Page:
One of the chapters that I referred to from Nelson Goodman's final book, Reconceptions in Philosophy and Other Arts and Sciences,was "The Epistemic Efficacy of Stupidity."
I've found that article online (I can't swear it's exactly the same as the version in Reconceptions, but it seems to have all the elements intact) here. It critiques both the correspondence and coherence theories of truth, saying that neither recognizes the superiority in understanding that a smart person will have over a dumb person in any given situation: Dumb people will find it easier to have "justified, true belief" because they will believe less critically and ask questions that require less justification and are easier to answer/confirm. Likewise, it will be easier for a dumb person to bring new information into coherence with existing beliefs, because he has fewer and simpler existing beliefs and just doesn't see subtleties that would create problems for more discerning seekers of knowledge. The solution, then, is to shoot for "understanding" which does admit of depth and complexity, as opposed to simply "knowledge," which is presented here as a species of understanding along with the understanding of works of art, which is not typically considered "knowledge" at all yet which Goodman wants acknowledge as important too.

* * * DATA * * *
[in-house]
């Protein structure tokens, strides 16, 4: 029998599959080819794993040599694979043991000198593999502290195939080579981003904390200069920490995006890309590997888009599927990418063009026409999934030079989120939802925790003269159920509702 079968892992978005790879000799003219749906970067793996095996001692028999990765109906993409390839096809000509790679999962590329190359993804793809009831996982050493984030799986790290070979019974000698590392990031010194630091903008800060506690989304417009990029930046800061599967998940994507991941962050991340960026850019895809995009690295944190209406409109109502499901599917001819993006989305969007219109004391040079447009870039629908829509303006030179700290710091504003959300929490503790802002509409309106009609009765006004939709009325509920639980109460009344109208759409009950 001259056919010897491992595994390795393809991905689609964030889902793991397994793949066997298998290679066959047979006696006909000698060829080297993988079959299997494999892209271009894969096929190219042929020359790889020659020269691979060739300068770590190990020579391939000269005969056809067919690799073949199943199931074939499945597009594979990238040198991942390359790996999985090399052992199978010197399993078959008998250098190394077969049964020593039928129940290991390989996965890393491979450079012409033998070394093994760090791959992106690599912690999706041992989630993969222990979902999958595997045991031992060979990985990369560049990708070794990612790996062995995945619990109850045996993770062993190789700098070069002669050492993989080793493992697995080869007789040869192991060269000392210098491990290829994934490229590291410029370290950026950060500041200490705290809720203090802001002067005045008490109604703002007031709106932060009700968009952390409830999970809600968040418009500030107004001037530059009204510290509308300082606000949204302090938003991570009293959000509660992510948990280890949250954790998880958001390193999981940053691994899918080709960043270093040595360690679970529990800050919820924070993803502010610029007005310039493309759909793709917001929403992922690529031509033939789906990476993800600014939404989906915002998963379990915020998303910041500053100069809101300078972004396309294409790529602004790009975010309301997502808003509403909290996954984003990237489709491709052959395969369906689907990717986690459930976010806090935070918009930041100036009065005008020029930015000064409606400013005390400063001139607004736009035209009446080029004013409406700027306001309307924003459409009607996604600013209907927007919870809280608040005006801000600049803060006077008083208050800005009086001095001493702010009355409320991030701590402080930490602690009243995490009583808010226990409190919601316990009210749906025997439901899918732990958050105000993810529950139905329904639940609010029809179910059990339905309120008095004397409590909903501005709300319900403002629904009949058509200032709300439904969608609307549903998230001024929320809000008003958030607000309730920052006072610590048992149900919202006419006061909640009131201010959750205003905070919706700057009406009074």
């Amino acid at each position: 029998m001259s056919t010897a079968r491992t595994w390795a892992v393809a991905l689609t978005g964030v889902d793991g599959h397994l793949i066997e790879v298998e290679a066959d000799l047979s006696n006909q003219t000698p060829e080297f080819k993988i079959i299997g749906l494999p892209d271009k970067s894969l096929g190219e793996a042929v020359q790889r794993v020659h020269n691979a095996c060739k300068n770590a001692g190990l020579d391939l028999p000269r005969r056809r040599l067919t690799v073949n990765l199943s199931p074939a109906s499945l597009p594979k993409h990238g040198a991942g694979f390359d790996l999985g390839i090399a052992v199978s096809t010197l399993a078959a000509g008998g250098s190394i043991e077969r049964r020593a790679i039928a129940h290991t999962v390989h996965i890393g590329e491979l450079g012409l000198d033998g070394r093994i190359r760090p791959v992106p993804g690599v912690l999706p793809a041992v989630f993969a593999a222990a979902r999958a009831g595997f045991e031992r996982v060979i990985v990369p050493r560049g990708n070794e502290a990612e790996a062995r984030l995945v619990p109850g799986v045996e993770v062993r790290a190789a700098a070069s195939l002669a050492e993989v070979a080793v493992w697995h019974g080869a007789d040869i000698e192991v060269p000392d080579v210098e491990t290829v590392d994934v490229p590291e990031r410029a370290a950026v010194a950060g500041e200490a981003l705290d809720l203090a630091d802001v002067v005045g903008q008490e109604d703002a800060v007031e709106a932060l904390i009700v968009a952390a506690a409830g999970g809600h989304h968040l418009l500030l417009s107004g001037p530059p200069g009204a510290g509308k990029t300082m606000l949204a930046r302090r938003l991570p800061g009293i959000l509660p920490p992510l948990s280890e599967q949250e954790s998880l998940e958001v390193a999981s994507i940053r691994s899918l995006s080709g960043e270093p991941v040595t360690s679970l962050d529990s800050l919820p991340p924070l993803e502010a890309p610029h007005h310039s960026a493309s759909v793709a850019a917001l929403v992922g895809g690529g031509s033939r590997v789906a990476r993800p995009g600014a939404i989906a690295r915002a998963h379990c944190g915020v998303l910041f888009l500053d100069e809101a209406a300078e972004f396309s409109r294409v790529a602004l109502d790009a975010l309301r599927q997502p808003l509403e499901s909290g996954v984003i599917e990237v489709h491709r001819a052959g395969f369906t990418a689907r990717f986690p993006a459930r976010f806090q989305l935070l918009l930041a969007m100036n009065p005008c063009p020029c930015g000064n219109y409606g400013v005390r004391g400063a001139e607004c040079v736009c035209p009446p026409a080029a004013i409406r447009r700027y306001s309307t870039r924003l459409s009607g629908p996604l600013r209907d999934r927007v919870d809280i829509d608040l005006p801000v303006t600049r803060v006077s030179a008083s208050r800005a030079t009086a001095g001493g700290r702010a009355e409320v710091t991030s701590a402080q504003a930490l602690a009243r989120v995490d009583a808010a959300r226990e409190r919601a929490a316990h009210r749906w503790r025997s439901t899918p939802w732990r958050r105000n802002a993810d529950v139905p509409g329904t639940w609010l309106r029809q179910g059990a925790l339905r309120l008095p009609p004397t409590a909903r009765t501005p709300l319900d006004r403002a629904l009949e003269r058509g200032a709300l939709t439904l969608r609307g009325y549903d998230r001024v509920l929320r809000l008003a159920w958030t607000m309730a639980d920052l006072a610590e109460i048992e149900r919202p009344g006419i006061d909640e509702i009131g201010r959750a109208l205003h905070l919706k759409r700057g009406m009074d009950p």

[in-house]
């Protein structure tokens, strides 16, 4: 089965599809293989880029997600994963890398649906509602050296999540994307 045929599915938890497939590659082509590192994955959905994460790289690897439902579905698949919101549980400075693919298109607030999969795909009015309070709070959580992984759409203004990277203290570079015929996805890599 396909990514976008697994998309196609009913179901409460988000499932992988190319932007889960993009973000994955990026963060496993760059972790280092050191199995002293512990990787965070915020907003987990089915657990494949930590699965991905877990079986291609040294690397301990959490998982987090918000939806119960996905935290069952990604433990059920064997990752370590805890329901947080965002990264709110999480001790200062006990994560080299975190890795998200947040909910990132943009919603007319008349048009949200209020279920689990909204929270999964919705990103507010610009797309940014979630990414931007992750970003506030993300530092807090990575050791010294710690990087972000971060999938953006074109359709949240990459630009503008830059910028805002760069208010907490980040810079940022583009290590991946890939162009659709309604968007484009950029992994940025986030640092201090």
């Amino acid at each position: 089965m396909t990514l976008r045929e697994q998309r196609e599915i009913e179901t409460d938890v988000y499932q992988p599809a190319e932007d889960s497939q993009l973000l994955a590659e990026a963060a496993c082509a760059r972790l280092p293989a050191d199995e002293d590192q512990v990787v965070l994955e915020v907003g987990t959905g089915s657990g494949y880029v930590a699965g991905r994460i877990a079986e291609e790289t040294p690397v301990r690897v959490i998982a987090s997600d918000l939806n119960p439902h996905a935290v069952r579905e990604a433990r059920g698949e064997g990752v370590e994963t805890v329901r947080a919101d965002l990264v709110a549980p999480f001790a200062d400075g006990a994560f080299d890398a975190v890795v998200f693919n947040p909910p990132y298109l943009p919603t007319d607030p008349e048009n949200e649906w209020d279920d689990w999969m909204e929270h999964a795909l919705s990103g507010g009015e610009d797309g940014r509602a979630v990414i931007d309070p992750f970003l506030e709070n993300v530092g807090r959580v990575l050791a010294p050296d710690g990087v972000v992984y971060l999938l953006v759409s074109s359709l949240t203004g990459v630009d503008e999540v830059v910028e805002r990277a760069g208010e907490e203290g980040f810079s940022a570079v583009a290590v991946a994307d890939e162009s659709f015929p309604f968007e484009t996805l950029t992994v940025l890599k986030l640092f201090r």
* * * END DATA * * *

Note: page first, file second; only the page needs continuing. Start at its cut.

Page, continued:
It turns out that, like the introductory chapter of that book that omits Goodman's talk of "worlds" in favor of "schemes" this essay was primarily written by Goodman's co-author, Catherine Z. Elgin. Now, I don't know what the story was re. their writing Reconceptions together; she also wrote at least one other article with him and a couple of books about his work. Reconceptions was published when Goodman was about 84 years old, and while I'm sure that some of the articles were written earlier, I imagine at that point he wasn't averse to the idea of having someone else do the hard work of coming up with new and persuasive formulations of his overall epistemological project while he took the chief role in writing in some specific areas of art (e.g. architecture occupies a big chunk of the book) that he hadn't fully explored.